When thyristor 3405 fires, i.e., becomes conductive, it causes capacitor 3412 to discharge through the primary winding of a transformer 3413 whose secondary winding is connected to arrester 3407. The voltage to which capacitor 3412 is charged prior to the firing of thyristor 3405 is determined in part by the value of resistors 3409, 3410 and 3411.
A switch 3408 is connected across resistor 3409 and when this switch is opened resistors 3409, 3410 and 3411 determine the voltage of the firing capacitor 3412, corresponding to the full power output of the flash.
When switch 3408 is closed, only the resistors 3410 and 3411 determines the voltage of the firing capacitor corresponding to a partial power output from the flash.
In case it is desired to produce an "indirect" flash, i.e. the flash unit is directed toward the ceiling or the wall, the light-sensitive element of a known light duration control device would receive reflected light form the ceiling or the wall, but not from the subject being photographed, so that the control device would not be responsive by the illumination of the subject being photographed.
To avoid these difficulties the present invention provides the use of one or a plurality of light-sensitive elements whose position may be adjustable and which may be provided with light conductors, which themselves may also be adjustable. The setting of these elements may occur manually or automatically.
FIG. 8 shows an electronic flash unit incorporating such an arrangement. The unit is capable of being oriented to produce a direct flash or a bounce flash. The light beam of the flash is directed and shaped in the usual manner by a lens 3604. The reflected light to be measured is received by an optical fiber element 3602 whose front face is directed toward the source of reflected light to be measured and whose rear face is directed toward the light sensitive element 3601 of a control circuit according to the invention. The front face of element 3602 is aligned with a slot 3603 in the unit housing and is connected to any suitable mechanical arrangement (not show) for undergoing a pivotal movement to direct its front face toward the light to be measured. For direct flash, the element 3602 has the position indicated in solid lines and receives light coming in the direction of the solid arrow; for bounce flash where the unit radiates light at right angles to the subject, unit 3602 has the position shown in broken lines and senses light coming from the subject in the direction indicated by the broken-line arrow. For intermediate bounce flash directions, unit 3602 can be placed in any intermediate position between the two extremes illustrated.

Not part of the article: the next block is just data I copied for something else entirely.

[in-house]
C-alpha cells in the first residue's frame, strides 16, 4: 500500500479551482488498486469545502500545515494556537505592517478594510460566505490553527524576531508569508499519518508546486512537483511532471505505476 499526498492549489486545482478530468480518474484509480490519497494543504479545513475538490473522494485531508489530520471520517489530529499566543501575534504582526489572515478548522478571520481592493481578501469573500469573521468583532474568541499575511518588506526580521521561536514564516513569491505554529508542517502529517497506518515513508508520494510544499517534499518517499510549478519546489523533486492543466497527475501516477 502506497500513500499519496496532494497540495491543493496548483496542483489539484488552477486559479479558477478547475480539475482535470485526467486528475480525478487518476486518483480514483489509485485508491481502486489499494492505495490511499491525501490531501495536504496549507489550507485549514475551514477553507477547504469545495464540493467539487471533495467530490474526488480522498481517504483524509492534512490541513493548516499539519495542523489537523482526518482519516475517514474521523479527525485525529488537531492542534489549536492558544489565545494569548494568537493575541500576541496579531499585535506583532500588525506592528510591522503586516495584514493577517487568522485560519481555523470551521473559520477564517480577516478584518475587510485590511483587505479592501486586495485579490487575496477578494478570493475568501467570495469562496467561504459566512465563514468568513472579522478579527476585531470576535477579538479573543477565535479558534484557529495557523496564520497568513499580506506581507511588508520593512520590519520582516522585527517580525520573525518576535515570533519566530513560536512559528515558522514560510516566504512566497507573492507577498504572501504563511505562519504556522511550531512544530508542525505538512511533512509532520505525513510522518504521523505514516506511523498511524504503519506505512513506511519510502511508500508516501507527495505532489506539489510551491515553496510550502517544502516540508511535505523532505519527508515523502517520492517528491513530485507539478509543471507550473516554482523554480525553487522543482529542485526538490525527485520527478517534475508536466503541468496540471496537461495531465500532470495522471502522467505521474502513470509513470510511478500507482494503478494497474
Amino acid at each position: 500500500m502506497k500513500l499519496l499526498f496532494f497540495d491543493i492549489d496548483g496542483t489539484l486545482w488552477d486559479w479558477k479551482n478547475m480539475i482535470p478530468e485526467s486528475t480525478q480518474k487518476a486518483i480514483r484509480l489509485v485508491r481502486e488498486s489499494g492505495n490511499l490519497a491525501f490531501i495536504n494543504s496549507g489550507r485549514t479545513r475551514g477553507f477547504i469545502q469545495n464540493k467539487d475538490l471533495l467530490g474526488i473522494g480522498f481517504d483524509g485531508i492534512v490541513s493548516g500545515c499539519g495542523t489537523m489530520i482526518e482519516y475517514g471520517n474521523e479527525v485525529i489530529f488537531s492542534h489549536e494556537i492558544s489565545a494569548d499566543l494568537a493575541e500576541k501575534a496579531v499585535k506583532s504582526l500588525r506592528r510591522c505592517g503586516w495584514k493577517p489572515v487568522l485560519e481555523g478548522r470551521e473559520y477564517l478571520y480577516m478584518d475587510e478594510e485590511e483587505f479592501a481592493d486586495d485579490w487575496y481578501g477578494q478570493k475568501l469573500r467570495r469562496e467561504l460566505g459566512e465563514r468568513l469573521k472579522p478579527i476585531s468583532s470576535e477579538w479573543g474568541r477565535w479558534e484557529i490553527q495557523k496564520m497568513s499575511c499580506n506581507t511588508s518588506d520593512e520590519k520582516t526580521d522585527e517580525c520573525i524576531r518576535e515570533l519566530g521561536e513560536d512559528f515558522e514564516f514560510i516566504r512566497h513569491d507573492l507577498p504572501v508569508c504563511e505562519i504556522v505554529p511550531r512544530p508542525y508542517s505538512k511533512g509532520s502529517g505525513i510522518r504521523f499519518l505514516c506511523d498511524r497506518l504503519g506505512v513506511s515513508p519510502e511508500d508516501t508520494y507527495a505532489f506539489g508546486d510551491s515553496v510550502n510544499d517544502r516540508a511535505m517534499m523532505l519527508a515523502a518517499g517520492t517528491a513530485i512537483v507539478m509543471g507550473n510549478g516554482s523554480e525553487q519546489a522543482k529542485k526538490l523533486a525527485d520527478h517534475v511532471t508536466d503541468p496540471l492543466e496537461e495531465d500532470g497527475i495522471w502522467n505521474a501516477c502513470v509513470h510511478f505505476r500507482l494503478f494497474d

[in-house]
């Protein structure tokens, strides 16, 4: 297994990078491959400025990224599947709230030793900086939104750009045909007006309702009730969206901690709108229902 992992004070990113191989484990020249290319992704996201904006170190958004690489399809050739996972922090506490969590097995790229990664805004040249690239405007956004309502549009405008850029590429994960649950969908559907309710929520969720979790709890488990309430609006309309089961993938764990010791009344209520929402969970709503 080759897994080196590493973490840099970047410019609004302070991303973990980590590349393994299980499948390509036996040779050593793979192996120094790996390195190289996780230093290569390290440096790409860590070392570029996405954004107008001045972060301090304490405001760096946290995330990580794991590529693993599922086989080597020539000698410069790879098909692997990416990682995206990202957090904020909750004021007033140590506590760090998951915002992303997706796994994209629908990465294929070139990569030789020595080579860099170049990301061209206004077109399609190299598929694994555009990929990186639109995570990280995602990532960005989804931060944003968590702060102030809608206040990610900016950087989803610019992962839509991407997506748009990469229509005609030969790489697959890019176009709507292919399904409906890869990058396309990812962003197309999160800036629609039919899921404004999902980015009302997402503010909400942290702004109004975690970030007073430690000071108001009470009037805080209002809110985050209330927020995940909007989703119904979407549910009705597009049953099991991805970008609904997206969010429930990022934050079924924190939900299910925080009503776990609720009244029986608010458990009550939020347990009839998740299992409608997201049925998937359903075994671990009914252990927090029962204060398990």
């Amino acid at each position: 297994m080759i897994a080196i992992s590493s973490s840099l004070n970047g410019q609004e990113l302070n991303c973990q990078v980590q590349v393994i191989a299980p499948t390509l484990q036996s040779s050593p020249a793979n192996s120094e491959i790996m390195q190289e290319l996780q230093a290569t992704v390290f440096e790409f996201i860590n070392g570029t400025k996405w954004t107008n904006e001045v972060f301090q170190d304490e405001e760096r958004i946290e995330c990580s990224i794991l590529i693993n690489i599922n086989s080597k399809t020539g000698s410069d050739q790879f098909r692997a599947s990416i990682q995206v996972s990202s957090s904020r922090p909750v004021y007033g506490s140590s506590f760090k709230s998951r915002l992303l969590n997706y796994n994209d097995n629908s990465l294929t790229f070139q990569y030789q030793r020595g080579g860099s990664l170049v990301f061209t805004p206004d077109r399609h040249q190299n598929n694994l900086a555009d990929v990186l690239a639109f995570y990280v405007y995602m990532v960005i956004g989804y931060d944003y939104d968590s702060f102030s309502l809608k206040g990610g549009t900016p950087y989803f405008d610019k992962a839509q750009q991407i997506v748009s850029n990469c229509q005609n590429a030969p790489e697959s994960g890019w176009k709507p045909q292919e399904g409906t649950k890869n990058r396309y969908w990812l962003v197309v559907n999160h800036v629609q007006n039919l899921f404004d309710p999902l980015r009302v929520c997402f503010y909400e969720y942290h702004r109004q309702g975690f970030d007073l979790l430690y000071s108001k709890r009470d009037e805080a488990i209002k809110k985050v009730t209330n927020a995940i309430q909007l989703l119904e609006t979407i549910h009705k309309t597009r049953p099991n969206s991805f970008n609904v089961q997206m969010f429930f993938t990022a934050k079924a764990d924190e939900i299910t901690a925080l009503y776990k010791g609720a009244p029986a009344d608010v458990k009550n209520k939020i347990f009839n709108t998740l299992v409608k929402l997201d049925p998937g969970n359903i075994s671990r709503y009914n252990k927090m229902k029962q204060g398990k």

In the case where the device contains a plurality of light-sensitive elements which are oriented in different directions, the selection of the light-sensitive element or elements employed can be made by electric, electronic, optical, or mechanical means, etc. The selection may be manual and/or automatic.
It will be understood that the above description of the present invention is susceptible to various modifications, changes and adaptations and the same are intended to be comprehended within the meaning and range of equivalents of the appended claims.
|Cited Patent||Filing date||Publication date||Applicant||Title|
|US3033988 *||Apr 5, 1957||May 8, 1962||Edgerton Germeshausen & Grier||Method of and apparatus for the control of electric impulses|
|US3340426 *||May 4, 1965||Sep 5, 1967||Honeywell Inc||Control system for terminating the discharge through a flash lamp|
|US3350604 *||Jun 1, 1965||Oct 31, 1967||Honeywell Inc||Flash lamp controlled by photosensitive light integrating device|
|US3585442 *||Jan 27, 1969||Jun 15, 1971||Rollei Werke Franke Heidecke||Flashlamp circuit having automatic light termination means|
|US3634725 *||Sep 28, 1967||Jan 11, 1972||Polaroid Corp||Modulated electronic flash control|
|Citing Patent||Filing date||Publication date||Applicant||Title|
|US4037136 *||Aug 27, 1975||Jul 19, 1977||Heimann Gmbh||Circuit arrangement for igniting at least one gas discharge flash lamp|
|U.S. Classification||315/241.00P, 396/159, 315/156, 315/146|
|International Classification||H05B41/32, H05B41/30|
|Cooperative Classification||H05B41/32, H05B41/30, G03B2215/0528|
|European Classification||H05B41/32, H05B41/30|